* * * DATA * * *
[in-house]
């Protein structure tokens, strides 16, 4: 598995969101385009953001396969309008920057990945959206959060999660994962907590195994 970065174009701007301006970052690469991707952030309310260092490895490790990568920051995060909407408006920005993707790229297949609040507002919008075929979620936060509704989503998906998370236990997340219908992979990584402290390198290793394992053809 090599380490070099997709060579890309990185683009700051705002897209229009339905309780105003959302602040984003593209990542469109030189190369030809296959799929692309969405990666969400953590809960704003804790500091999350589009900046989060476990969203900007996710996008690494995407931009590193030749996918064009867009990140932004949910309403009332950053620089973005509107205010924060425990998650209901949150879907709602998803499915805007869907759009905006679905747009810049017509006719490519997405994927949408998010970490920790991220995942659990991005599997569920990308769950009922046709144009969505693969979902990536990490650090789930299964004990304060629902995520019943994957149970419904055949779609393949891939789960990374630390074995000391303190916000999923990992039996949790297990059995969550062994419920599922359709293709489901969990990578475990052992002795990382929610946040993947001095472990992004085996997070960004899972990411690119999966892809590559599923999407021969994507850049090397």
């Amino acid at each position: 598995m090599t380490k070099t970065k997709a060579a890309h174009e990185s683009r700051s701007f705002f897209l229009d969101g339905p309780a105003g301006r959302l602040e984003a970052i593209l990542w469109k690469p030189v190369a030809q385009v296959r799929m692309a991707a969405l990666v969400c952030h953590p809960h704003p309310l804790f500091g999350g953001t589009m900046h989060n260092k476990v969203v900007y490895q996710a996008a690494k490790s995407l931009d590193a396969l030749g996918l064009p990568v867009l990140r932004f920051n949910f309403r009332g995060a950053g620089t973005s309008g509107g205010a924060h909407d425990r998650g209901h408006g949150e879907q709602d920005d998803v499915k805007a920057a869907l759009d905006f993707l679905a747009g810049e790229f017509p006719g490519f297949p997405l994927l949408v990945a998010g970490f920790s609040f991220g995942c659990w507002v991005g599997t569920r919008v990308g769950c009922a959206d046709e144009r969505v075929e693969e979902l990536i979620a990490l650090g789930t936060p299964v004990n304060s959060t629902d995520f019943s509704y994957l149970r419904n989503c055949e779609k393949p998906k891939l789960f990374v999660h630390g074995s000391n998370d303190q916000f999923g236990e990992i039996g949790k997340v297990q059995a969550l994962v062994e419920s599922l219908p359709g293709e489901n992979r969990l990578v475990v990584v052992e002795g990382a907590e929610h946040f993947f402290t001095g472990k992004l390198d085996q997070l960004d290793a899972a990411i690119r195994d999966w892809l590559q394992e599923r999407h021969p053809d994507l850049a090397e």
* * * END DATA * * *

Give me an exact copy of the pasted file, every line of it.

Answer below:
[in-house]
């Protein structure tokens, strides 16, 4: 598995969101385009953001396969309008920057990945959206959060999660994962907590195994 970065174009701007301006970052690469991707952030309310260092490895490790990568920051995060909407408006920005993707790229297949609040507002919008075929979620936060509704989503998906998370236990997340219908992979990584402290390198290793394992053809 090599380490070099997709060579890309990185683009700051705002897209229009339905309780105003959302602040984003593209990542469109030189190369030809296959799929692309969405990666969400953590809960704003804790500091999350589009900046989060476990969203900007996710996008690494995407931009590193030749996918064009867009990140932004949910309403009332950053620089973005509107205010924060425990998650209901949150879907709602998803499915805007869907759009905006679905747009810049017509006719490519997405994927949408998010970490920790991220995942659990991005599997569920990308769950009922046709144009969505693969979902990536990490650090789930299964004990304060629902995520019943994957149970419904055949779609393949891939789960990374630390074995000391303190916000999923990992039996949790297990059995969550062994419920599922359709293709489901969990990578475990052992002795990382929610946040993947001095472990992004085996997070960004899972990411690119999966892809590559599923999407021969994507850049090397």
């Amino acid at each position: 598995m090599t380490k070099t970065k997709a060579a890309h174009e990185s683009r700051s701007f705002f897209l229009d969101g339905p309780a105003g301006r959302l602040e984003a970052i593209l990542w469109k690469p030189v190369a030809q385009v296959r799929m692309a991707a969405l990666v969400c952030h953590p809960h704003p309310l804790f500091g999350g953001t589009m900046h989060n260092k476990v969203v900007y490895q996710a996008a690494k490790s995407l931009d590193a396969l030749g996918l064009p990568v867009l990140r932004f920051n949910f309403r009332g995060a950053g620089t973005s309008g509107g205010a924060h909407d425990r998650g209901h408006g949150e879907q709602d920005d998803v499915k805007a920057a869907l759009d905006f993707l679905a747009g810049e790229f017509p006719g490519f297949p997405l994927l949408v990945a998010g970490f920790s609040f991220g995942c659990w507002v991005g599997t569920r919008v990308g769950c009922a959206d046709e144009r969505v075929e693969e979902l990536i979620a990490l650090g789930t936060p299964v004990n304060s959060t629902d995520f019943s509704y994957l149970r419904n989503c055949e779609k393949p998906k891939l789960f990374v999660h630390g074995s000391n998370d303190q916000f999923g236990e990992i039996g949790k997340v297990q059995a969550l994962v062994e419920s599922l219908p359709g293709e489901n992979r969990l990578v475990v990584v052992e002795g990382a907590e929610h946040f993947f402290t001095g472990k992004l390198d085996q997070l960004d290793a899972a990411i690119r195994d999966w892809l590559q394992e599923r999407h021969p053809d994507l850049a090397e």